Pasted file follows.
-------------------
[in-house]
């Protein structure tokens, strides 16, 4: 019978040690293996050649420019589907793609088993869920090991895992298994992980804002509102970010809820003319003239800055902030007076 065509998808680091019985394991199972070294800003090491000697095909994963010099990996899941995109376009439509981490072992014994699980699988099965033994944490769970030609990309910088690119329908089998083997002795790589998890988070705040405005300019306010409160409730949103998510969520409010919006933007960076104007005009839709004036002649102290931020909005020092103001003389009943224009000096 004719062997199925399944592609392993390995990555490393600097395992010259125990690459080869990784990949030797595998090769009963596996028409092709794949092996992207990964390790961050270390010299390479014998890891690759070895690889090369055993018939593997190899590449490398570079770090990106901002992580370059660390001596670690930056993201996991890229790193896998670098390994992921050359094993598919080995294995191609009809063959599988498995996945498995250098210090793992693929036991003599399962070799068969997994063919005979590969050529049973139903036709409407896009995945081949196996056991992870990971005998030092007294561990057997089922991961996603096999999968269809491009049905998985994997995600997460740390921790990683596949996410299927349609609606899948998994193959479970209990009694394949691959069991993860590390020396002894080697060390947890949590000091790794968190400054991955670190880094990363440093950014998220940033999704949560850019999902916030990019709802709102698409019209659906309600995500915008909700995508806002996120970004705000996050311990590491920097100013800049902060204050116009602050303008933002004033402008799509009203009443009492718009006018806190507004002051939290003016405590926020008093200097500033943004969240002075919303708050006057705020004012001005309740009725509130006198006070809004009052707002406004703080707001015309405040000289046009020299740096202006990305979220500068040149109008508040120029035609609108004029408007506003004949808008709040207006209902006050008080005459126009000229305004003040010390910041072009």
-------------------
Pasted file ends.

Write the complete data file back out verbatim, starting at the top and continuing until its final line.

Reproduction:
[in-house]
């Protein structure tokens, strides 16, 4: 019978040690293996050649420019589907793609088993869920090991895992298994992980804002509102970010809820003319003239800055902030007076 065509998808680091019985394991199972070294800003090491000697095909994963010099990996899941995109376009439509981490072992014994699980699988099965033994944490769970030609990309910088690119329908089998083997002795790589998890988070705040405005300019306010409160409730949103998510969520409010919006933007960076104007005009839709004036002649102290931020909005020092103001003389009943224009000096 004719062997199925399944592609392993390995990555490393600097395992010259125990690459080869990784990949030797595998090769009963596996028409092709794949092996992207990964390790961050270390010299390479014998890891690759070895690889090369055993018939593997190899590449490398570079770090990106901002992580370059660390001596670690930056993201996991890229790193896998670098390994992921050359094993598919080995294995191609009809063959599988498995996945498995250098210090793992693929036991003599399962070799068969997994063919005979590969050529049973139903036709409407896009995945081949196996056991992870990971005998030092007294561990057997089922991961996603096999999968269809491009049905998985994997995600997460740390921790990683596949996410299927349609609606899948998994193959479970209990009694394949691959069991993860590390020396002894080697060390947890949590000091790794968190400054991955670190880094990363440093950014998220940033999704949560850019999902916030990019709802709102698409019209659906309600995500915008909700995508806002996120970004705000996050311990590491920097100013800049902060204050116009602050303008933002004033402008799509009203009443009492718009006018806190507004002051939290003016405590926020008093200097500033943004969240002075919303708050006057705020004012001005309740009725509130006198006070809004009052707002406004703080707001015309405040000289046009020299740096202006990305979220500068040149109008508040120029035609609108004029408007506003004949808008709040207006209902006050008080005459126009000229305004003040010390910041072009």